As for the overall look and feel of the package, it's very difficult to come up with any serious complaints. The manual is generally excellent and, better still, it's rarely needed. When it comes to ease of use, Scala is powerful and yet so easy to come to terms with. As far as I can tell, most of the annoying limitations and idiosyncrasies of its predecessors have been eliminated, with the possible exception of the dreaded dongle! It's not that I'm against Scala protecting their investment, it just seems strange that, thanks to the dongle, your multimedia creations — which by, definition, should spread information far and wide — are limited entirely to your machine.

Worse still, even the accom‑panying ScalaPlayer, which allows you to run existing scripts without loading the main program, also demands the presence of the aforementioned dongle. In my opinion, this is quite simply taking software security too far. What's the point of creating amazing productions for potential clients if you can't send them a demo of your handiwork without risking your beloved dongle to the local postie?

This paranoia for protection could well cost Scala heavily in the long run, as MediaPoint has no dongle protection whatsoever and can be installed on as many machines as you wish — and, of course, its stand‑alone player will allow any machine to run its creations.

Wipes And Fades

Without seeing the package in action, it's hard to appreciate just how impressive the assorted wipes, fades, page transitions, sound effects and EX detains can be. In fact, it's fair to say that, prior to the arrival of MediaPoint, Scala without a doubt boasted the best software‑based special effects in the business.

Fortunately, the arrival of strong competition has only spurred Scala onto greater things, with an impressive range of new effects and options, which is epitomised by the ability to wipe items on and off the same screen.

As a result, it's now no longer necessary to keep jumping backwards and forwards between pages; why not keep the same system‑efficient backdrop and add and remove text and brushes when necessary?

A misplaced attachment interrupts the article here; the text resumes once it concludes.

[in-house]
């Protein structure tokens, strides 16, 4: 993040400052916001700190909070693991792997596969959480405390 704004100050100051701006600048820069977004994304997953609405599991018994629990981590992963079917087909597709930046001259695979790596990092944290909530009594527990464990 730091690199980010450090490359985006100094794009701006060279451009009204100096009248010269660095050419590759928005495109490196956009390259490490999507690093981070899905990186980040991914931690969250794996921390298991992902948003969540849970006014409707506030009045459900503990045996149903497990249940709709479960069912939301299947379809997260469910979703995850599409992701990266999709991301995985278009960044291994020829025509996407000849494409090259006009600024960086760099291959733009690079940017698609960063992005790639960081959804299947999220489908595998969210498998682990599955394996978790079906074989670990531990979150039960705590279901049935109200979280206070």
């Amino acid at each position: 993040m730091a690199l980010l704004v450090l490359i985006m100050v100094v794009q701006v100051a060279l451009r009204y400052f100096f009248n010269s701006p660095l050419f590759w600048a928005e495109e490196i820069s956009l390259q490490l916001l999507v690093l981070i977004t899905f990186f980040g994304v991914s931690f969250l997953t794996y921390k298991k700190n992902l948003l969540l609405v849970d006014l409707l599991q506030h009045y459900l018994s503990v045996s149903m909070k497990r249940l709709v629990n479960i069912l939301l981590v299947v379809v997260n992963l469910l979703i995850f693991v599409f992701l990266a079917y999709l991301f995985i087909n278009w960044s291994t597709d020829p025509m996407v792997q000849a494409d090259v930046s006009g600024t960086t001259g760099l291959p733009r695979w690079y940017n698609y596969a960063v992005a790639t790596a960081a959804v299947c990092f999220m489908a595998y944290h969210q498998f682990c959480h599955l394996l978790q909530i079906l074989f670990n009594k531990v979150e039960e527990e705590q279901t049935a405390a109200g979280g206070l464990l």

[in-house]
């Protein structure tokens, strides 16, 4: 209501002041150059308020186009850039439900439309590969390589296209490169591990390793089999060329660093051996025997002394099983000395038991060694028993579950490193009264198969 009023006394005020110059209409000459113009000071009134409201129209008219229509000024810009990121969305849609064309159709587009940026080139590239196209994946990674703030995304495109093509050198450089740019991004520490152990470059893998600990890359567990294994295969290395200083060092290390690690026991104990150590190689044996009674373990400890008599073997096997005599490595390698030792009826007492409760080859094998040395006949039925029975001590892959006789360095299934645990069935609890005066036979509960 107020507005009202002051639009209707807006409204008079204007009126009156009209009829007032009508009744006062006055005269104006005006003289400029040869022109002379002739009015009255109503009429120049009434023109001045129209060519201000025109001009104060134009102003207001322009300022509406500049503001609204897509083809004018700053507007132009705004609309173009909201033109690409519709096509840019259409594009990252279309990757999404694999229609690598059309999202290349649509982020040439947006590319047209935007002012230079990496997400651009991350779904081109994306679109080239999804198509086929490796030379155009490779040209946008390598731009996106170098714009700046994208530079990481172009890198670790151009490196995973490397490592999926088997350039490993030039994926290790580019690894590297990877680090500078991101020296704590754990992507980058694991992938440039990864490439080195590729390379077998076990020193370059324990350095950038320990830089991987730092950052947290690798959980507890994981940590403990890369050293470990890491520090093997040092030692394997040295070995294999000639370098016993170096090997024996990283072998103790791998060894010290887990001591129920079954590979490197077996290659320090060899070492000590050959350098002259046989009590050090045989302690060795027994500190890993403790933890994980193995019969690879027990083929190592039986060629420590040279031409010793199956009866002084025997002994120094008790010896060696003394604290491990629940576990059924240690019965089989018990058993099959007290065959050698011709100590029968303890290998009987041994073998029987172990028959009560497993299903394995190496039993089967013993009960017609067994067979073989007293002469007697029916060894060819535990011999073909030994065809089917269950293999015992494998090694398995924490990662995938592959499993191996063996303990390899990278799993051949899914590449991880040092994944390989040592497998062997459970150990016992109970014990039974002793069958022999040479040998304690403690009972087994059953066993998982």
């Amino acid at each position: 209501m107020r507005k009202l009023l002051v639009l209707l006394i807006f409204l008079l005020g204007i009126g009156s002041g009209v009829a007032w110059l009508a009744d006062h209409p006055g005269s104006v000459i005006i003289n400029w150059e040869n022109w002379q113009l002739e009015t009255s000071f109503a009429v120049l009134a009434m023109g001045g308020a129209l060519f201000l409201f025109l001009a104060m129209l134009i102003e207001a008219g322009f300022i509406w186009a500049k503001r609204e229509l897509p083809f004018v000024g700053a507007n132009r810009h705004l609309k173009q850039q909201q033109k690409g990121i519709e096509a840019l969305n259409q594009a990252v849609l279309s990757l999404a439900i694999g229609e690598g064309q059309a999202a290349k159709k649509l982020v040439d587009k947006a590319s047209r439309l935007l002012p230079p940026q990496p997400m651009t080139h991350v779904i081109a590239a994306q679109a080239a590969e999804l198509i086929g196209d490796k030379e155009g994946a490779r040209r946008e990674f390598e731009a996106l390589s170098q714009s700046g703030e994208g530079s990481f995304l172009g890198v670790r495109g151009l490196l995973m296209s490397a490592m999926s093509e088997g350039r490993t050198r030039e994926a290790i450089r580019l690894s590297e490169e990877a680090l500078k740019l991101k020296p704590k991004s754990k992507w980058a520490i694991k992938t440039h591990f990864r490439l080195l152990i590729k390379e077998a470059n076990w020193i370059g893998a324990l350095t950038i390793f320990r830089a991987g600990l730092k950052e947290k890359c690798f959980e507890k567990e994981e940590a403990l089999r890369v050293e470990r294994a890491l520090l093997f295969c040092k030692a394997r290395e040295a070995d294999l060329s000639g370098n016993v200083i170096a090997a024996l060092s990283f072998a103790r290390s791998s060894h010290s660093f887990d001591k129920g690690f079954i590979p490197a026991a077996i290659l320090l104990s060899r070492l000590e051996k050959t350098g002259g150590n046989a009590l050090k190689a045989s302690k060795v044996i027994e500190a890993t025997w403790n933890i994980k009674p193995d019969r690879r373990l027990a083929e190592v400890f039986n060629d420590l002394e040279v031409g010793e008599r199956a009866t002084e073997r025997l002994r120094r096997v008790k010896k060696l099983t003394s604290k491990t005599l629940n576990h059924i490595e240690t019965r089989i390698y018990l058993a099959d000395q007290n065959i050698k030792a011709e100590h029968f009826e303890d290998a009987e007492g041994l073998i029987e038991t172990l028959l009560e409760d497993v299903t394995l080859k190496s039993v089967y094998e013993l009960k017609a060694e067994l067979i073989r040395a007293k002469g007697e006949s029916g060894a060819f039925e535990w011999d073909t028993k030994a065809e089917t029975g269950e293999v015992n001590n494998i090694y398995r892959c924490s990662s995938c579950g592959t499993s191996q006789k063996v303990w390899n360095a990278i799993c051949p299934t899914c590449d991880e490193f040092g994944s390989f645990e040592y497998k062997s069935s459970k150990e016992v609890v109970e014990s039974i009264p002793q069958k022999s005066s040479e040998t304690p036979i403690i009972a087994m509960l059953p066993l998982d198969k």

Spectacular Support

Scala has always shipped with an impressive array of backdrops and other bolt‑on extras, and fortunately this tradition continues with nine new backgrounds bringing the total up to 79; in addition, you also receive a wide selection of single‑colour pictograms.

Although this is great news for the beginner, I can't help feeling that existing Scala fans will be slightly disappointed that so many of the backgrounds have been simply ported across from earlier versions. All the aforementioned backgrounds — with the exception of the nine new ones — have been printed as part of the excellent reference section within the manual. However, none of the clip art and pictograms have been included, so you'll have to rely on guesswork initially

Scala again scores well with a collection of 17 assorted fonts in various sizes — again listed in the reference section. The program also has the ability to add in outside applications, but they must be placed in a specific drawer in the Scala directory and have their tool types set accordingly.

Both packages support add‑on control modules which, in the case of Scala, are called EXs, and allow the package to have direct access to a wide variety of hardware. A complete guide to the modular abilities of both programs will be listed in the next issue.

As for special effects, Scala now boasts a staggering 103 page transitions or wipes plus 86 text effects, which can now be applied to both intros and outros.